While financial services and shipbuilding industries have rapidly implemented blockchain, the healthcare industry may soon follow its own path as it seeks to increase efficiency and security, reduce costs and expand services with distributed ledger technology.
In essence, blockchain could help remodel health interoperability by serving as next-generation middleware that combines health data with decentralized, distributed and immutable qualities, according to a new IDC Health Insights report.
Accordingly, by 2020, 20% Health organizations have moved beyond pilot projects and "use the blockchain for operations management and patient identity".
Blockchain interoperability could support data exchange, offering an alternative to current health information exchanges (HIE); essentially, it will act as a meshed network to transmit secure, almost real-time data to patients for health professionals, pharmacies, insurers and clinical researchers, according to IDC.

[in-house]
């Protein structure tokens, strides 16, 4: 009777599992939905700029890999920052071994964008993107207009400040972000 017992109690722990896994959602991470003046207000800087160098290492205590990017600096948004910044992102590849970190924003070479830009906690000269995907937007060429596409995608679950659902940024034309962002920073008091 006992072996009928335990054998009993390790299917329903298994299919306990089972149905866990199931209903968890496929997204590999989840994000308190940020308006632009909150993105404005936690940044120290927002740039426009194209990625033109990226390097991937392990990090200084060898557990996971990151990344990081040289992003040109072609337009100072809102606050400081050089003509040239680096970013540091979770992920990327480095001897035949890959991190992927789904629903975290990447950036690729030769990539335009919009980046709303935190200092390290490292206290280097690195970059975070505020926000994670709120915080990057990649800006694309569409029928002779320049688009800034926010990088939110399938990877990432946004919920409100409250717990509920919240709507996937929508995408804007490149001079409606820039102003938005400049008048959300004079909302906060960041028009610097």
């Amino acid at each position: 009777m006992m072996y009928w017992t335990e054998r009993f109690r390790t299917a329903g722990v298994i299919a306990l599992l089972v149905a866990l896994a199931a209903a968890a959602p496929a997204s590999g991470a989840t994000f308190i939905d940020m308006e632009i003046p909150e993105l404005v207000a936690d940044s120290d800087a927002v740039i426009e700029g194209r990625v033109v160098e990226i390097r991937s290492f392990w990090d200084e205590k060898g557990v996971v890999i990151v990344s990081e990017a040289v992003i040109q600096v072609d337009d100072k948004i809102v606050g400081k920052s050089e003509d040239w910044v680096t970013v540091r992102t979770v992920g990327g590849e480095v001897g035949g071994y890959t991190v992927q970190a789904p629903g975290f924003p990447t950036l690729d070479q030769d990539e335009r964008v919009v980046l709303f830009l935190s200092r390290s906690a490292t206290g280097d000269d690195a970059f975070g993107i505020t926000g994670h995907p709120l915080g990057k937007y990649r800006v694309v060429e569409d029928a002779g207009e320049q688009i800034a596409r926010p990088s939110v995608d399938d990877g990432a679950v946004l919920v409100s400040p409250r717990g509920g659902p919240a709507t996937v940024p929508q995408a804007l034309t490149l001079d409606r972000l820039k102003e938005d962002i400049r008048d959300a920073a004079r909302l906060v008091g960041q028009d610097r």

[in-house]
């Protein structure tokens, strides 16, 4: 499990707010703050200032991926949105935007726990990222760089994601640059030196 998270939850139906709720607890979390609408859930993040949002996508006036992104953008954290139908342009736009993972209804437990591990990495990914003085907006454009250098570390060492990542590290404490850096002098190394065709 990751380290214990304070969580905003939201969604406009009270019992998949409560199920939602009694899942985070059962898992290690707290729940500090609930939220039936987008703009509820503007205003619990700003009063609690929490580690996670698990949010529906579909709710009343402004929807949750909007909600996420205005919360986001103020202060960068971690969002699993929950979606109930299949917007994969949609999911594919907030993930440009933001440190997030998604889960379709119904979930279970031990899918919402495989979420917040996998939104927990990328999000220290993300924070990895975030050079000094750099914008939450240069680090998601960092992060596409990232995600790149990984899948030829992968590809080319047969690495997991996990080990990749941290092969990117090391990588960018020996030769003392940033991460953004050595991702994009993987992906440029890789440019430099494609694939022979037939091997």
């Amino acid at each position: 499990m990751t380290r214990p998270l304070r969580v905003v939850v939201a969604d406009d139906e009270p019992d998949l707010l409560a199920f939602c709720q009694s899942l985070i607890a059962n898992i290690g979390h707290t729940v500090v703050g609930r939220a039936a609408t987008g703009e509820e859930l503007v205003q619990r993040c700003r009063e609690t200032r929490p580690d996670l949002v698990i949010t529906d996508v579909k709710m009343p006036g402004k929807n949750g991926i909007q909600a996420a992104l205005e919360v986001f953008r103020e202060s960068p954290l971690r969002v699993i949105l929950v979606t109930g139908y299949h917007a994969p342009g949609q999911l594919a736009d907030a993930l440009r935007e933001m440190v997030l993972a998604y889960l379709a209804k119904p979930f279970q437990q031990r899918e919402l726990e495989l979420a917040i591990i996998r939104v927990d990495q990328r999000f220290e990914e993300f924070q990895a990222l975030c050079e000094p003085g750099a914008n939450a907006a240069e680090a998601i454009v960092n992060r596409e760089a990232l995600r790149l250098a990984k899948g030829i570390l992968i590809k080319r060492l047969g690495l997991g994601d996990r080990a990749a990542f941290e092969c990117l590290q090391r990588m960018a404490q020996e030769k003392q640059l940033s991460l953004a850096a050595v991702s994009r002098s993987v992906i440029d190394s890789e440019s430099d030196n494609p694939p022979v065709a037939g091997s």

While blockchain may be shift from test cases to production systems in other sectors, its adoption by health care has been slowed by the emergence of technology coupled with major regulatory and security issues, data harmonization and availability of blockchain resources, says the report.
The United States Department of Veterans Affairs (VA) – generally the leader in early technology implementation – was also slow to immerse their toes in generalized accounting technology. (VA was one of the first users of electronic medical records or EHR.)